WISHBONES, Slaid Cleaves' third album for Philo/Rounder, features all the strengths that have drawn him a loyal following as one of Americas most acclaimed singer-songwriters. The songs remain literate, emotionally vivid and concisely colourful. Only this time, they make you move. After three years of steady touring, Cleaves decided he wanted to make more of a band album, one that rocked harder than the acoustic-based songs hed previously recorded. Producer and multi-instrumentalist, Gurf Morlix, readily agreed. The strong narratives and character-driven stories are filled with moments of reckoning. While the title song focuses on a desperate hope for another chance, Sinners Prayer, about a man hiding a dark side thats ruining him, hasnt a hint of optimism. Set to a gospelly, dark blues reminiscent of Bob Dylans recent work, its one of the songs that shows how much Cleaves has transformed himself on his new album. Terser and punchier than past work, yet still packed with the same emotional weight and clever wordplay, WISHBONES proves Cleaves is a versatile artist capable of swagger as well as sensitive insight. Tracks: Wishbones / Road Too Long / Drinkin' Days / Sinner's Prayer / Tiger Tom Dixon's Blues / Below / Quick As Dreams / Horses / Hearts Break / Borderline / New Year's Day Also available: NO ANGEL KNOWS (CDPH1201); BROKE DOWN (CDPH1225)
Radio 2 drivetime listeners will already know the name of Slaid Cleaves. A regular guest of Johnnie Walker's, he even wrote a touching off-the-cuff ode to Sally 'Traffic' Boazman that still gets an airing! But if you approach Slaid's albums expecting breezy country folk you're in for a big surprise. Cleaves writes about desperate men, losers and failures, all from the perspective of a bar room raconteur. They may couched in easy, bar band music, but scratch the surface and these songs are not pretty pictures.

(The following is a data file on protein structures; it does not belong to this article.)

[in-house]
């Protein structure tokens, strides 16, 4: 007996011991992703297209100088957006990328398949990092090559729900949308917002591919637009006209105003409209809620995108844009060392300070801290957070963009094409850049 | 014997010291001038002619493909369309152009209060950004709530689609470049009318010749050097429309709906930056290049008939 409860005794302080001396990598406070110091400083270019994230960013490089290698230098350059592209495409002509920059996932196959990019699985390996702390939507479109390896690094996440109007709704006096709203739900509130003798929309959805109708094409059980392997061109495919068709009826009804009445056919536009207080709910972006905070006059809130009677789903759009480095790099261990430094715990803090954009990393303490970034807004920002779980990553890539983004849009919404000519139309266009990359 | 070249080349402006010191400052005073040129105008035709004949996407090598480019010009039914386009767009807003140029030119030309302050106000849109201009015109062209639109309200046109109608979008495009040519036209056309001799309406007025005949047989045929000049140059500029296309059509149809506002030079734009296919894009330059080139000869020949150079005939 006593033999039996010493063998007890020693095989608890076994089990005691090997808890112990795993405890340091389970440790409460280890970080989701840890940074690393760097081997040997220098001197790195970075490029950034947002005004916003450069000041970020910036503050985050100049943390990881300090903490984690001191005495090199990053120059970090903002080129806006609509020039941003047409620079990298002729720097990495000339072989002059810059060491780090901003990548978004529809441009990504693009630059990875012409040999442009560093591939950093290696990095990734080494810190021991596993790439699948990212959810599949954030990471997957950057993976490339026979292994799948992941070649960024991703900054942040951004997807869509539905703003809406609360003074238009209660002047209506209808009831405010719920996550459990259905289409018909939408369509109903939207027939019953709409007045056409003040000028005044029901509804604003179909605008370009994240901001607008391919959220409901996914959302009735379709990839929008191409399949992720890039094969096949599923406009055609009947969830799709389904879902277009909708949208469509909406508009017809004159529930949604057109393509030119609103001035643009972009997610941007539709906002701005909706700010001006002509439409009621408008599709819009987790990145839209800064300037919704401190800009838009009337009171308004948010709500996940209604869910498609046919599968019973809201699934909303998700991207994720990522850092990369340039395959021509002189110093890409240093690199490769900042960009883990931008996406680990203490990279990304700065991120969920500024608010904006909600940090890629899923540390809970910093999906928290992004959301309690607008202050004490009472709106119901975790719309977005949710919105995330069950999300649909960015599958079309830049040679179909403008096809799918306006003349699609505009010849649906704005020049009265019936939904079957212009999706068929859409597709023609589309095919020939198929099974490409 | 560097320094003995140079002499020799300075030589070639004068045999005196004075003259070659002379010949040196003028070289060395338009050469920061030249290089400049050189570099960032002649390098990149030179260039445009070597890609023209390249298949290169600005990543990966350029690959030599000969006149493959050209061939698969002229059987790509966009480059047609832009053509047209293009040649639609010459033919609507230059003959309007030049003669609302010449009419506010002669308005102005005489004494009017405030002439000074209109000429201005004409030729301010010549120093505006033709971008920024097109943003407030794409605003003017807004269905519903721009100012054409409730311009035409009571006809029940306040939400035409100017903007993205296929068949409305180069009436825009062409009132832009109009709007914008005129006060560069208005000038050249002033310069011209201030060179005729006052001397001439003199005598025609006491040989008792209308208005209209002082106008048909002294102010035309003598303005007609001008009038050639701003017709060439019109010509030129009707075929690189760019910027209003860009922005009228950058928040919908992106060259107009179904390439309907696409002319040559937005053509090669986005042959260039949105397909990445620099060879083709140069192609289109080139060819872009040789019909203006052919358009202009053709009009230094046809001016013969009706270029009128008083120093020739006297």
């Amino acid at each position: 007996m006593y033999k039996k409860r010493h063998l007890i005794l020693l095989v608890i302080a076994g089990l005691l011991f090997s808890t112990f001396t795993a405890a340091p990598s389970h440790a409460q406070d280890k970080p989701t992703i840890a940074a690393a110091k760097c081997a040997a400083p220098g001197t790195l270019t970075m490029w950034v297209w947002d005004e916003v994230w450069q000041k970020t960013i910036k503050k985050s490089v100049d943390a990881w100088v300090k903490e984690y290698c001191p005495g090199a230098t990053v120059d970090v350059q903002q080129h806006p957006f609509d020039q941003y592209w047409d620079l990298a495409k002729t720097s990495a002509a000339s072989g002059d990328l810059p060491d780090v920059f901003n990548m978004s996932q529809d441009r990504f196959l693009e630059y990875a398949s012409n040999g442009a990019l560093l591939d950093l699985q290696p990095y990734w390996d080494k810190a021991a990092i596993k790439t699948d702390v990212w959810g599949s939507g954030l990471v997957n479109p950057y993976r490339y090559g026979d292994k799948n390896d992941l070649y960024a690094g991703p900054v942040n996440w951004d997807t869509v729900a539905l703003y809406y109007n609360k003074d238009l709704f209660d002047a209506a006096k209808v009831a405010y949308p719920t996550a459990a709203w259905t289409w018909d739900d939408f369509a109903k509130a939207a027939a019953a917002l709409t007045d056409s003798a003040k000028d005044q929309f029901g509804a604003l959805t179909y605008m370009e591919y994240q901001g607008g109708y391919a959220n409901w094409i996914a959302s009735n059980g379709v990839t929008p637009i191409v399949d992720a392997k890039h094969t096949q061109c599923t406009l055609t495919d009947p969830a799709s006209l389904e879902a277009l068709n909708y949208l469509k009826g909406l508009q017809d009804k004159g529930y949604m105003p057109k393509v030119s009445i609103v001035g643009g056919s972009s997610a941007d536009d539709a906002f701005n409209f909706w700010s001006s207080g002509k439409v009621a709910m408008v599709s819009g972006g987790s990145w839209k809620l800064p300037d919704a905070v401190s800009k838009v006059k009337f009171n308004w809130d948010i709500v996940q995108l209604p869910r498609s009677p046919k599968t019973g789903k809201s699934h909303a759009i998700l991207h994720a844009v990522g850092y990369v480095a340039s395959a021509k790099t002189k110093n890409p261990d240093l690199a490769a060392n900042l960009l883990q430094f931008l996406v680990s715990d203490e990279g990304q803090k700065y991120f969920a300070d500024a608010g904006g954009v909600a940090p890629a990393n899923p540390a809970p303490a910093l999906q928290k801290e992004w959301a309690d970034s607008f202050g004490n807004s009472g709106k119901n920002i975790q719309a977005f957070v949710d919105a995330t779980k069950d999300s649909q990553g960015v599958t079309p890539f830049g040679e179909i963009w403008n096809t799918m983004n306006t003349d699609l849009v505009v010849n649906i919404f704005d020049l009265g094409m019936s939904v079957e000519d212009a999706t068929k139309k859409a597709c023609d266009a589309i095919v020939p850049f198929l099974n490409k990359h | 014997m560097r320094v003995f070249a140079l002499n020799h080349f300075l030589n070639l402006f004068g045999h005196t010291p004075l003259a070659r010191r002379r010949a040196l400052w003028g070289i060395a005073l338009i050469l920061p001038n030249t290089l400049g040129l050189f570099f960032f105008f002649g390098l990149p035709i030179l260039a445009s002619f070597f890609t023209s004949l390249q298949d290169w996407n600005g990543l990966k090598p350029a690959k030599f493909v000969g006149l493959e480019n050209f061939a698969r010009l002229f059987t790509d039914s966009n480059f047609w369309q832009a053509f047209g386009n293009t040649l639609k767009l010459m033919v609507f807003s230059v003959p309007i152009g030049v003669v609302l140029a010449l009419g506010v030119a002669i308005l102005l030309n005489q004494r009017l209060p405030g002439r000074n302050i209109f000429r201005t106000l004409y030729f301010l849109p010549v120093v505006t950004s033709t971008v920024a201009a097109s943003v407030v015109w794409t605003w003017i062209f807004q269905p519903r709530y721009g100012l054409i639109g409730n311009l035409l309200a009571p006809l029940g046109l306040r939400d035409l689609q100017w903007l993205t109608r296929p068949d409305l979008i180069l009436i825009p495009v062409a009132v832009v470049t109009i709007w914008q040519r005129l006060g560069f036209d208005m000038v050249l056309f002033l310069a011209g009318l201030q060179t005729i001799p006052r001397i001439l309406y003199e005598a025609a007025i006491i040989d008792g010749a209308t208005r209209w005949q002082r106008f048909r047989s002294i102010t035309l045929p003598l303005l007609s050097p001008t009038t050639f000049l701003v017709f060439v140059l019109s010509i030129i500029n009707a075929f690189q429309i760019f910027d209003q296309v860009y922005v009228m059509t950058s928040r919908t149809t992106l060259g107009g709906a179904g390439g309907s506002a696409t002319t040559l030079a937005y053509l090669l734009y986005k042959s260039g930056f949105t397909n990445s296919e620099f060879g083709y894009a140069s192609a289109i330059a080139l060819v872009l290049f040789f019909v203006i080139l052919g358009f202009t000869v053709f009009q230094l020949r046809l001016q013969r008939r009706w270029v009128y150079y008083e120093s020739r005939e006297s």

It's appropriate that Cleaves relocated to Austin. Like the Texan town's more famous sons and daughters such as Joe Ely, Steve Earle or Lucinda Williams (with whom he shares wonderfully-monikered bass player Gurf Morlix), his raison d'etre is telling stories. In fact it's the younger Earle that Cleaves can be most easily compared to. Like him, he takes his cue from both Hank Williams AND Woody Guthrie. While Earle now brings a more political perspective to much of his work, Slaid still concentrates on the ordinary man and his ordinary failures. Songs about car-obsessed grease monkeys ("Road Too Long"), old men reflecting on glory days ("Quick As Dreams") and recovering alcoholics paying for mistakes ("Drinkin' Days") can't help but remind you of albums like Exit 0 or Guitar Town.
That's not to say that Cleaves isn't an original. His voice is far sweeter than Earle's and with his last album, Broke Down, he easily carved out his own niche in the ever-burgeoning Americana scene, and looks set to continue with Wishbones. To English ears the bleary blue-collar romanticism (as with Springsteen and Earle) may seem a little contrived at times and the anti-modernisation ballad "Below" comes across as cloying. But one can't but help feel grateful to someone who so fearlessly faces what most of us would willingly shy away from. As he says on ''Hearts Break'': 'One thing remains: the terrible beauty of it all'. --Chris Jones
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